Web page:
He had the funeral of a king, and to many of Michael Jackson’s fans that’s exactly what he was.

To some Americans, both black and white, Jackson was their hero – an electrifying entertainer who wrote, produced and danced like no one else.

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To others he was a gifted musician who exhibited bizarre and erratic behavior: a savvy businessman who could make money fast yet lose it just as quickly; a phobia of the press that didn’t stop him from public stunts for attention; a childlike character who surrounded himself with children yet insisted there was nothing sinister about inviting them to his bed.

Jackson grew up in a poor family in Gary, Ind., but with his brothers managed to hit it big in the ‘60s and ‘70s after winning “Amateur Night” at the Apollo Theater. 

It has been said he had “demons” all his life, going far back to those childhood years.

While it rained much of Tuesday in this part of the country, it was sunny in California, as it is most of the time in what the natives there call “The Southland.” 

The Staples Center in Los Angeles, once the scene of an unrestful gathering during the Rodney King riots, became a scene of peace as a gospel choir began to sing. Pastor Lucious Smith presented opening remarks.

Fans “twittered” and blogged, many from inside the auditorium, carried on CNN, Yahoo and other Web sites. One read, “Whenever Brooke Shields cries someone in my section shouts, ‘Michael you are going to heaven!’”

Mariah Carey and Trey Lorenz sang a duet on “I’ll Be There,” followed by Queen Latifah reading a poem by Maya Angelou, “We Had Him.” It contained the line, “He slipped away from our fingertips like a puff of summer wind.”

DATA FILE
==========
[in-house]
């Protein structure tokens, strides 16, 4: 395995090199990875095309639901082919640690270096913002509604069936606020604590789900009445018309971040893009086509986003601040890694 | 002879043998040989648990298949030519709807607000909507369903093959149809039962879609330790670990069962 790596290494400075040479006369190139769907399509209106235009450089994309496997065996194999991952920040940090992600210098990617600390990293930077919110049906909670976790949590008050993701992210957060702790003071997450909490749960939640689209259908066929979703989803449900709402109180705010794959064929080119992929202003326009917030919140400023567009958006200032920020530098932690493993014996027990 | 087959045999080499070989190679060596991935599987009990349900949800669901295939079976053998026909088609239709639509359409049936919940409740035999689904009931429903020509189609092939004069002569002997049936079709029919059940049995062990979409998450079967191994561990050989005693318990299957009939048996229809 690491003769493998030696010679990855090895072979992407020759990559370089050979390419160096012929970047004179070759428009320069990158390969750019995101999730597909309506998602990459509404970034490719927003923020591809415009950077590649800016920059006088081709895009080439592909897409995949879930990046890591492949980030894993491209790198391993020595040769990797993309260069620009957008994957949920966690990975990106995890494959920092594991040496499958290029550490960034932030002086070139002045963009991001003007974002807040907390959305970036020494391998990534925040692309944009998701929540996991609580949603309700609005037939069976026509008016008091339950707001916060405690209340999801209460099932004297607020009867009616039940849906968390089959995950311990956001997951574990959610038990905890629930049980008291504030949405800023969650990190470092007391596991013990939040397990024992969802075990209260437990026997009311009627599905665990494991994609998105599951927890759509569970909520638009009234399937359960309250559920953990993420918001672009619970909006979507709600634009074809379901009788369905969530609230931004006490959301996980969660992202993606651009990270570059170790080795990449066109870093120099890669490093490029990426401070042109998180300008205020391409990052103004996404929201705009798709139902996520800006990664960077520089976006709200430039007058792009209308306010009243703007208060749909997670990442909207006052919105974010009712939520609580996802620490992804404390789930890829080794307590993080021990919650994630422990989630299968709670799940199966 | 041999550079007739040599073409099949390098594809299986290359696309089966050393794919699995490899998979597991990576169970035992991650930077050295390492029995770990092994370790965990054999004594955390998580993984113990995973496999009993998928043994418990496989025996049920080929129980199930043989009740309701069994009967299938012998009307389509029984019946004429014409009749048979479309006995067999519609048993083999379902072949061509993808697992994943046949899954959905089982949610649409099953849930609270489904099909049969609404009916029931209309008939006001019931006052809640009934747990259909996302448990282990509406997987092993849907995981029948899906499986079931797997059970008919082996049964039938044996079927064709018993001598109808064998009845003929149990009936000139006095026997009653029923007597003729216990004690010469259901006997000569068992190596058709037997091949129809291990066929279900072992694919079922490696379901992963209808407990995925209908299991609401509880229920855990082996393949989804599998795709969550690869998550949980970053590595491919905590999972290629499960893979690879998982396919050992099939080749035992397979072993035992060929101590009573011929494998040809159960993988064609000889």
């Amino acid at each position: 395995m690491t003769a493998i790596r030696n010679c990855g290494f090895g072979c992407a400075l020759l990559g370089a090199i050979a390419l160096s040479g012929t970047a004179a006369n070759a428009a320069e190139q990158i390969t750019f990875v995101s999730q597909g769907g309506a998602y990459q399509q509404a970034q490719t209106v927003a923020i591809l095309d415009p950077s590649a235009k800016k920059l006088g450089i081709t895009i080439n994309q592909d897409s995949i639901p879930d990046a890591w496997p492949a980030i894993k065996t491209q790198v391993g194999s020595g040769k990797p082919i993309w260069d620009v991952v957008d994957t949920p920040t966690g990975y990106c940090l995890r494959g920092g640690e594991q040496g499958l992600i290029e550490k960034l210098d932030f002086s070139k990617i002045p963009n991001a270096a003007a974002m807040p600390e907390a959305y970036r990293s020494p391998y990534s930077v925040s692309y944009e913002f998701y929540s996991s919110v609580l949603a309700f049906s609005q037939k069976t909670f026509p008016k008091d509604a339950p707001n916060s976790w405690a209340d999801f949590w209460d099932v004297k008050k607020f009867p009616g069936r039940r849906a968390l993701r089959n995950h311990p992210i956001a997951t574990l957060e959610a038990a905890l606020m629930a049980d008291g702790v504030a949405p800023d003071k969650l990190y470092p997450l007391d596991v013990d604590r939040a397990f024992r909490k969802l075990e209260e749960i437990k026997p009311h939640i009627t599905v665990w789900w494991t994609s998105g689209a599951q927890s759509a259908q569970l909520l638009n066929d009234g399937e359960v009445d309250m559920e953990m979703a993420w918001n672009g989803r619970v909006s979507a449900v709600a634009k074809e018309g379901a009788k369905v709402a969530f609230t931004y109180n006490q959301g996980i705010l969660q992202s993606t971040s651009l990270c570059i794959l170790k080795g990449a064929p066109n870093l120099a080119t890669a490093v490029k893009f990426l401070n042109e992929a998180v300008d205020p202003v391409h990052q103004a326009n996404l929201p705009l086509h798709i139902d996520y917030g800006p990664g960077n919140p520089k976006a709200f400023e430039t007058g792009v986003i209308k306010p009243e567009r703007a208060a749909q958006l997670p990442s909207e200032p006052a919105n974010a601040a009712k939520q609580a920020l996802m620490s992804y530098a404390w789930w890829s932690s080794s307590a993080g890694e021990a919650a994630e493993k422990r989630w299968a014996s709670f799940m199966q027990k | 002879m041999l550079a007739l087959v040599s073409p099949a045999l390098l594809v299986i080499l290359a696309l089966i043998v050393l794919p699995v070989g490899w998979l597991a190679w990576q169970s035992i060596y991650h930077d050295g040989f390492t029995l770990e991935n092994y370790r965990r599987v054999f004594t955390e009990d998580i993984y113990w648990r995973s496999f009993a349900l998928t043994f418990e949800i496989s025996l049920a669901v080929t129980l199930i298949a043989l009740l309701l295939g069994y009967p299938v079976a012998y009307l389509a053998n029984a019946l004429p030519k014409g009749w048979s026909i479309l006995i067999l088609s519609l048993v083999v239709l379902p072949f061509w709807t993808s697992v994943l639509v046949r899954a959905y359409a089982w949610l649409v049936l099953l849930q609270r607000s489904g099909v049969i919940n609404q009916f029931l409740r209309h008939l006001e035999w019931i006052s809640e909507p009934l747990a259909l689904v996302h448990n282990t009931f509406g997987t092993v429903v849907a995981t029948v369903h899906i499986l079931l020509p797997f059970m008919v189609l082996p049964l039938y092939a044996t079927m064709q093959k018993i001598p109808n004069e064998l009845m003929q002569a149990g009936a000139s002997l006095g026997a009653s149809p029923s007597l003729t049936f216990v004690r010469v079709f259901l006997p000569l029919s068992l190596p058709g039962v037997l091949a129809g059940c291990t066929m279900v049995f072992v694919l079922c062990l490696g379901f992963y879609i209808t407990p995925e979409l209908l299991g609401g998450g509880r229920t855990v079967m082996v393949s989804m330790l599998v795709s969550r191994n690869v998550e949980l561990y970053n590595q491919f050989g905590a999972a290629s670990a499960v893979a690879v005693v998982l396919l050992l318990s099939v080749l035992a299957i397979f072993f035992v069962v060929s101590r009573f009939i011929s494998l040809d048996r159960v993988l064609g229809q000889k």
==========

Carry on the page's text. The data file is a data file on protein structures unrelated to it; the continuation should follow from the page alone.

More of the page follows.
Lionel Richie followed with “Jesus is Love,” and Berry Gordy, founder of the Motown label which produced many Jackson songs, said, “Michael Jackson went into orbit and never came down.”

Other tributes followed by Stevie Wonder and Earvin “Magic” Johnson. Jennifer Hudson sang, “Will You Be There?”

The Rev. Al Sharpton said Jackson, “ … taught the world how to love. He never gave up dreaming, and it was that dream that changed culture all over the world. He put on a glove, pulled up his pants and broke color barriers.” 

Sharpton added, “I want his three children to know – there wasn’t nothing strange about your daddy. It was strange what he had to deal with.”

John Mayer performed a guitar-laden, instrumental version of “Human Nature.” Brooke Shields, his sometime companion for many years, called Jackson “one of a kind,” and humorously remembered the time he tried in vain to teach her his famous moonwalk. 

“He just shook his head,” she said. 

Brother Jermaine Jackson sang a version of “Smile,” Michael Jackson’s favorite song, written by Charlie Chaplin, who often played the childlike “Little Tramp” in films. 

Although Chaplin only wrote the music, it contains the lines, “Smile through your fear and sorrow, smile and maybe tomorrow; you’ll see the sun come shining through – for you.”

Following remarks by Martin Luther King III, a performance by Usher and a filmed clip of the Jackson 5 on Ed Sullivan’s show, singer and fellow Motown associate Smokey Robinson told the crowd, “He will never really be gone.” All the singers returned for a final tribute, “We Are The World,” before the Jackson family took the stage.

“I just wanted to say ever since I was born, daddy has been the best father you can ever imagine,” said daughter Paris Jackson, 11. “And I just wanted to say I love him so much.”